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Role of human milk oligosaccharides in Group B Streptococcus colonisation

Nicholas J Andreas, Asmaa Al-Khalidi, Mustapha Jaiteh, Edward Clarke, Matthew J Hyde, Neena Modi, Elaine Holmes, Beate Kampmann, and Kirsty Mehring Le Doarel (2016) Clin Transl Immunology 5(8):  e99.  Published online 2016 Aug 26. doi: 10.1038/cti.2016.43

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Group B Streptococcus (GBS) infection is a major cause of morbidity and mortality in infants. The major risk factor for GBS disease is maternal and subsequent infant colonisation. It is unknown whether human milk oligosaccharides (HMOs) protect against GBS colonisation. HMO production is genetically determined and linked to the Lewis antigen system.
We aimed to investigate the association between HMOs and infant GBS colonisation between birth and postnatal day 90. Rectovaginal swabs were collected at delivery, as well as colostrum/breast milk, infant nasopharyngeal and rectal swabs at birth, 6 days and days 60–89 postpartum from 183 Gambian mother/infant pairs. GBS colonisation and serotypes were determined using culture and PCR. 1H nuclear magnetic resonance spectroscopy was used to characterise the mother's Lewis status and HMO profile in breast milk.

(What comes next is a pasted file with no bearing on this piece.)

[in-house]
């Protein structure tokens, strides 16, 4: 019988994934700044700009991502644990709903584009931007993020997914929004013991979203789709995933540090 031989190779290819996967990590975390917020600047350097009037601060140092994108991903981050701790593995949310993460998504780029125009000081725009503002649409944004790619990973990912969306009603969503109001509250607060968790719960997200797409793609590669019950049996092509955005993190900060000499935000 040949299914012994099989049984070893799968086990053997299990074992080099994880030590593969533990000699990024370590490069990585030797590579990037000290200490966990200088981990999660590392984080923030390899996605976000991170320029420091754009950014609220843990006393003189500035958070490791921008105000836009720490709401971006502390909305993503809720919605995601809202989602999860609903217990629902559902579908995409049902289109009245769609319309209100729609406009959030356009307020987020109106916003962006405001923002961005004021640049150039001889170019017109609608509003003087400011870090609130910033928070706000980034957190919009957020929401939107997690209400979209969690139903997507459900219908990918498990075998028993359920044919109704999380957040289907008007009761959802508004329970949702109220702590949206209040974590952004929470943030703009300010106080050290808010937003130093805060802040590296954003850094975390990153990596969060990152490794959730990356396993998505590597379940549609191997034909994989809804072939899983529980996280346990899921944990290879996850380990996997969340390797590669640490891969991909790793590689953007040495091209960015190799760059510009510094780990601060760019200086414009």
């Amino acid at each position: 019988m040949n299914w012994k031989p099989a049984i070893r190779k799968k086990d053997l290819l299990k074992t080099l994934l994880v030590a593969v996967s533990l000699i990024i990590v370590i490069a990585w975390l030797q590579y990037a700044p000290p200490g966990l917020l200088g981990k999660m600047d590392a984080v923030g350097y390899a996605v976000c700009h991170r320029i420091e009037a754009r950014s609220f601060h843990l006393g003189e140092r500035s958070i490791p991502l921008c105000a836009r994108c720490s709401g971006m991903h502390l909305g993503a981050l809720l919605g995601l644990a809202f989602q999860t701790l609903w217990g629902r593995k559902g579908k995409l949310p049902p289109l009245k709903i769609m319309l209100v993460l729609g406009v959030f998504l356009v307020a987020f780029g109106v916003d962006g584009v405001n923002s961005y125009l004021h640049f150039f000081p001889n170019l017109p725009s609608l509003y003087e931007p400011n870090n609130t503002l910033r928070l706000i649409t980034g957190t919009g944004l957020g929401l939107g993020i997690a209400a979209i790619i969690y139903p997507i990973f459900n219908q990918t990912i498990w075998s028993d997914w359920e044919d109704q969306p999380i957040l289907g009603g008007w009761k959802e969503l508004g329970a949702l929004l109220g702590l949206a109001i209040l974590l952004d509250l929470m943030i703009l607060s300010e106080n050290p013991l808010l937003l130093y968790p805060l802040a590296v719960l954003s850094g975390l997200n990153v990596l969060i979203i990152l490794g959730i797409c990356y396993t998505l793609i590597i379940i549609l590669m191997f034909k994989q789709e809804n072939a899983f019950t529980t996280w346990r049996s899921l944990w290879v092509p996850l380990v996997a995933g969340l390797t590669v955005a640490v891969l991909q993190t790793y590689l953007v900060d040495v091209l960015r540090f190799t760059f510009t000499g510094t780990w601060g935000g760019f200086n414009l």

Mothers who were Lewis-positive were significantly less likely to be colonised by GBS (X2=12.50, P<0.001). Infants of Lewis-positive mothers were less likely GBS colonised at birth (X2=4.88 P=0.03) and more likely to clear colonisation between birth and days 60–89 than infants born to Lewis-negative women (P=0.05). There was no association between Secretor status and GBS colonisation.In vitro work revealed that lacto-N-difucohexaose I (LNDFHI) correlated with a reduction in the growth of GBS.
Our results suggest that HMO such as LNDFHI may be a useful adjunct in reducing maternal and infant colonisation and hence invasive GBS disease. Secretor status offers utility as a stratification variable in GBS clinical trials.


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